Latest Sweetness Stories
There are five known tastes detected by the human tongue, -- sweet, salty, sour, bitter and umami (a protein-rich taste found in foods like soy sauce) -- but according to Australian researchers a sixth taste may soon be added to that list.
New research from the Monell Center reports that children's response to intense sweet taste is related to both a family history of alcoholism and the child's own self-reports of depression.
Calcium may not come to mind when you think of tasty foods, but in a study appearing in the January 8 issue of JBC, Japanese researchers have provided the first demonstration that calcium channels on the tongue are the targets of compounds that can enhance taste.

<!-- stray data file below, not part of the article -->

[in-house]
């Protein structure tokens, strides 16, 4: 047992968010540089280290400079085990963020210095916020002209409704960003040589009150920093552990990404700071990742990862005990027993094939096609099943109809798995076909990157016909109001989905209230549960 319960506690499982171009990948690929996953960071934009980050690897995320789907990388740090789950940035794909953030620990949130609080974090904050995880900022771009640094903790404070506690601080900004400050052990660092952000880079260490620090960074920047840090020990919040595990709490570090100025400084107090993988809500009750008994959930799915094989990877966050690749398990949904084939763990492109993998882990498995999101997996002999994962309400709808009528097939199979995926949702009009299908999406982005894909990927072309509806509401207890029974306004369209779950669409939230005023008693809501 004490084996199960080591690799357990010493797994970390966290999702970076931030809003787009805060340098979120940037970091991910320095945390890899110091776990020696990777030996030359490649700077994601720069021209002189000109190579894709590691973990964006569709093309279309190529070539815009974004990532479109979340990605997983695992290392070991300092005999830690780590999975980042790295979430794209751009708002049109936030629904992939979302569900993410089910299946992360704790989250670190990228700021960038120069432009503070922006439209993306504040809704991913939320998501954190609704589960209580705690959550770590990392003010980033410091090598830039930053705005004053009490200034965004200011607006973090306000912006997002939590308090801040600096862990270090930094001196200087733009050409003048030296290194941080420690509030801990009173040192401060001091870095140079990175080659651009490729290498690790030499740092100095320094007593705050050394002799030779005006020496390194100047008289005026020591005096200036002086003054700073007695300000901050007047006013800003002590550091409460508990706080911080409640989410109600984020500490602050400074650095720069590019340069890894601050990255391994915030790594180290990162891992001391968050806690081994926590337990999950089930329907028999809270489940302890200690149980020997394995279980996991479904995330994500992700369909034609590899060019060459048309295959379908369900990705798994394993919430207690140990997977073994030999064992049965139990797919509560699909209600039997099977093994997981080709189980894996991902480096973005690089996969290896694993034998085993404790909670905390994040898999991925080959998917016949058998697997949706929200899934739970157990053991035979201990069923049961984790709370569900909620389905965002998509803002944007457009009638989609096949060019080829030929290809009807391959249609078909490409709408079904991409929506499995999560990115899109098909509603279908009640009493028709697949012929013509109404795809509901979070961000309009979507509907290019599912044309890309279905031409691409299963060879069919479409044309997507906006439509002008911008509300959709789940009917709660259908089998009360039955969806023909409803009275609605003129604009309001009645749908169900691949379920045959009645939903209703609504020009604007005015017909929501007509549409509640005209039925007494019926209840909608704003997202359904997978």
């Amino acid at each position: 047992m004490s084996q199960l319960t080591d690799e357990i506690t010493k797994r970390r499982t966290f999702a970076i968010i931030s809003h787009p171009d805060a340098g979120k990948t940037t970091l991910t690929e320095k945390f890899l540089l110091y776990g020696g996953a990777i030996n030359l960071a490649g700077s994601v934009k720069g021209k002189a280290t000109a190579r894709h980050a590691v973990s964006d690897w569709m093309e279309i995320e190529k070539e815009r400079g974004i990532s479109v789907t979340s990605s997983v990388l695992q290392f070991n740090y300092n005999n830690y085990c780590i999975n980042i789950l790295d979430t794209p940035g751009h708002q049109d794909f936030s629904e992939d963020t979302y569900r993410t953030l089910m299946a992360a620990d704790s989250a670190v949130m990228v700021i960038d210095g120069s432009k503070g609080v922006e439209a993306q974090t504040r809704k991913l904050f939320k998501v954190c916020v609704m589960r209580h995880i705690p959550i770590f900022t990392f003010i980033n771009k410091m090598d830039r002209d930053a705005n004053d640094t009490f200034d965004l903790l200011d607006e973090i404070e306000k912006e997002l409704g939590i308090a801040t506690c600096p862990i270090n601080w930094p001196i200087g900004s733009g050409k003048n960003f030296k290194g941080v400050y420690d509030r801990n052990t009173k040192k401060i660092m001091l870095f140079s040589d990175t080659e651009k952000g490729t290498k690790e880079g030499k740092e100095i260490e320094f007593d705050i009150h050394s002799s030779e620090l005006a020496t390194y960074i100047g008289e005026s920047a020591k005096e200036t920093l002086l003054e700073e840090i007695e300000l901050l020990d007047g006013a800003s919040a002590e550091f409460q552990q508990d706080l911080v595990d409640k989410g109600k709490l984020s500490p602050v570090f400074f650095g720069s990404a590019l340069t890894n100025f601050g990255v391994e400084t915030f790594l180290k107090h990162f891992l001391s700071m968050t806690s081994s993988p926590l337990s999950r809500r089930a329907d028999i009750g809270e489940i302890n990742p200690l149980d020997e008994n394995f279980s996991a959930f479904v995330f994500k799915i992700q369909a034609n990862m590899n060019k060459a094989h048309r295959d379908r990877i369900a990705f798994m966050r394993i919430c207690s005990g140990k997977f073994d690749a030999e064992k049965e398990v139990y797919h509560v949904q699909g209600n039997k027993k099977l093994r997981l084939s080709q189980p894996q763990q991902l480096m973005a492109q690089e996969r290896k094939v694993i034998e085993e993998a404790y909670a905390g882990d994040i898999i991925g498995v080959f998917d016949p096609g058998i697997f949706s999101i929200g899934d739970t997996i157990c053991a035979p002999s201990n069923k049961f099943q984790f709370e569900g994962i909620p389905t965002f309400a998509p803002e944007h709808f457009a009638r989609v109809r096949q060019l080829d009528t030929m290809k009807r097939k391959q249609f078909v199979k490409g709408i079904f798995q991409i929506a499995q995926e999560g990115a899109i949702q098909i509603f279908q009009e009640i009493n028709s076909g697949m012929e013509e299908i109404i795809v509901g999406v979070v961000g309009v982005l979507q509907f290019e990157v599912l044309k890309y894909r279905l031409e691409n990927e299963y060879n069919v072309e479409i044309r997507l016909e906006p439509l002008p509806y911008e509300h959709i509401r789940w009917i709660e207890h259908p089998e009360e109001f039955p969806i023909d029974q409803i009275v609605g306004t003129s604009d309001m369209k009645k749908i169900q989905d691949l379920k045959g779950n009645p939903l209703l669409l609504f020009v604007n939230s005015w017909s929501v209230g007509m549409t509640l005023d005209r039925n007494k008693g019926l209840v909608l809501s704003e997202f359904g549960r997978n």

Endocannabinoid modulation of tongue sweet taste receptors may help control feeding behavior.
Scientists have found out how people can taste the bubbly sensation from carbonated beverages.
SAN DIEGO, CA, August 4, 2009 /PRNewswire-FirstCall/ -- Senomyx, Inc.
Using a combination of sensory, genetic, and in vitro approaches, researchers from the Monell Center confirm that the T1R1-T1R3 taste receptor plays a role in human umami (amino acid) taste.
Researchers in Germany demonstrated the presence of several artificial sweeteners used in food and drink in waste water.
Sewage treatment plants fail to remove artificial sweeteners completely from waste water. Whatâ€™s more, these pollutants contaminate waters downstream and may still be present in our drinking water.
Questions Put to Rest CHICAGO, June 2 /PRNewswire/ -- A just-published research review concludes that, media speculation aside, using aspartame as a sweetener has no effect on appetite or food intake.
- A trick or prank.